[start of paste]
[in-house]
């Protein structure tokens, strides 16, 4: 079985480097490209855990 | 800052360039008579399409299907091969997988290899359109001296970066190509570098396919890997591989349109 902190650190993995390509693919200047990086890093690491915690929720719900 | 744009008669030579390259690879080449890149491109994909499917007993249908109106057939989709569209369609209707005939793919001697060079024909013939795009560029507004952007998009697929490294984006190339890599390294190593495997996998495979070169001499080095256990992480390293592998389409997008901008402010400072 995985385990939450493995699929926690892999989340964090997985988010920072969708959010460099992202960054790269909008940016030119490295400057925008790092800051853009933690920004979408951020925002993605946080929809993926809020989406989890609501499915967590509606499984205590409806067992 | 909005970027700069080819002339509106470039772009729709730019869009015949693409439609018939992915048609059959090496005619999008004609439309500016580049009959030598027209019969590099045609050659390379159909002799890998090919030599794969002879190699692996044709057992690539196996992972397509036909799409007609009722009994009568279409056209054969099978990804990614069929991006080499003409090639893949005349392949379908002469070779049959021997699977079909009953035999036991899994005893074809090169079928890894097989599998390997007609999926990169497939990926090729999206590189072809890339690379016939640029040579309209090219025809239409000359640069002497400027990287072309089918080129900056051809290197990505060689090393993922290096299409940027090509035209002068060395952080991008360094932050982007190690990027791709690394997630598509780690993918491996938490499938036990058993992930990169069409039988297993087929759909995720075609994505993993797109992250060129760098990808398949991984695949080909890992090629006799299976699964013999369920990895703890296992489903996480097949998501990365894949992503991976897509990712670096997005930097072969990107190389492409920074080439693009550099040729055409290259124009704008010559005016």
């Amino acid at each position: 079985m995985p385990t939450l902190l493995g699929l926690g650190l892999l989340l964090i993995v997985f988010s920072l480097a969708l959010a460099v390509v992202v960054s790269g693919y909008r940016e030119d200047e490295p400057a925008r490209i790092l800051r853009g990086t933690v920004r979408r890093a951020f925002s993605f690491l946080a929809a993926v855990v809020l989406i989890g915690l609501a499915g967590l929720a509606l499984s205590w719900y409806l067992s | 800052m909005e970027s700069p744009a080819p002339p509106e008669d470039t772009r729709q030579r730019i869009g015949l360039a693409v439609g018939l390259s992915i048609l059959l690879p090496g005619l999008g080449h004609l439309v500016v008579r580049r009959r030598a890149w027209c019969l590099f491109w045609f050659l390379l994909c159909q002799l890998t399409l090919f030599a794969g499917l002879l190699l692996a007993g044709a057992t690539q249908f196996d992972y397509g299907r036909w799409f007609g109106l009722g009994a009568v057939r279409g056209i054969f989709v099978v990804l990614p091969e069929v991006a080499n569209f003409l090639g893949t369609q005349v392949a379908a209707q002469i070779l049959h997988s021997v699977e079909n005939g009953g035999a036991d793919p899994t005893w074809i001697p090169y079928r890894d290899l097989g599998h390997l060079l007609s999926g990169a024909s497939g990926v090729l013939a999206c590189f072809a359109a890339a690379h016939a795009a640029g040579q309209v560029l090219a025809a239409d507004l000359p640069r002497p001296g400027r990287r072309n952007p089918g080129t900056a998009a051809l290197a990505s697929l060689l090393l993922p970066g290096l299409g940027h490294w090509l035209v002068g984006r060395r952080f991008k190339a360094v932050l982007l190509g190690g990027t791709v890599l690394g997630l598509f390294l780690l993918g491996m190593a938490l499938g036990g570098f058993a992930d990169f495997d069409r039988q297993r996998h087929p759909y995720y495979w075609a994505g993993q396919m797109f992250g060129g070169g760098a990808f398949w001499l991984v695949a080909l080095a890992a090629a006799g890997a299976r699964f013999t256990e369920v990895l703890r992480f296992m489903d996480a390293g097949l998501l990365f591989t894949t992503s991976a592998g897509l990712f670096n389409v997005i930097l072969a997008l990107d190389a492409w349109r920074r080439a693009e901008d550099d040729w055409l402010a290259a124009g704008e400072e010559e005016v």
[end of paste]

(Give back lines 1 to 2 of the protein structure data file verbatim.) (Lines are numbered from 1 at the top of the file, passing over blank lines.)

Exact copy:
[in-house]
């Protein structure tokens, strides 16, 4: 079985480097490209855990 | 800052360039008579399409299907091969997988290899359109001296970066190509570098396919890997591989349109 902190650190993995390509693919200047990086890093690491915690929720719900 | 744009008669030579390259690879080449890149491109994909499917007993249908109106057939989709569209369609209707005939793919001697060079024909013939795009560029507004952007998009697929490294984006190339890599390294190593495997996998495979070169001499080095256990992480390293592998389409997008901008402010400072 995985385990939450493995699929926690892999989340964090997985988010920072969708959010460099992202960054790269909008940016030119490295400057925008790092800051853009933690920004979408951020925002993605946080929809993926809020989406989890609501499915967590509606499984205590409806067992 | 909005970027700069080819002339509106470039772009729709730019869009015949693409439609018939992915048609059959090496005619999008004609439309500016580049009959030598027209019969590099045609050659390379159909002799890998090919030599794969002879190699692996044709057992690539196996992972397509036909799409007609009722009994009568279409056209054969099978990804990614069929991006080499003409090639893949005349392949379908002469070779049959021997699977079909009953035999036991899994005893074809090169079928890894097989599998390997007609999926990169497939990926090729999206590189072809890339690379016939640029040579309209090219025809239409000359640069002497400027990287072309089918080129900056051809290197990505060689090393993922290096299409940027090509035209002068060395952080991008360094932050982007190690990027791709690394997630598509780690993918491996938490499938036990058993992930990169069409039988297993087929759909995720075609994505993993797109992250060129760098990808398949991984695949080909890992090629006799299976699964013999369920990895703890296992489903996480097949998501990365894949992503991976897509990712670096997005930097072969990107190389492409920074080439693009550099040729055409290259124009704008010559005016």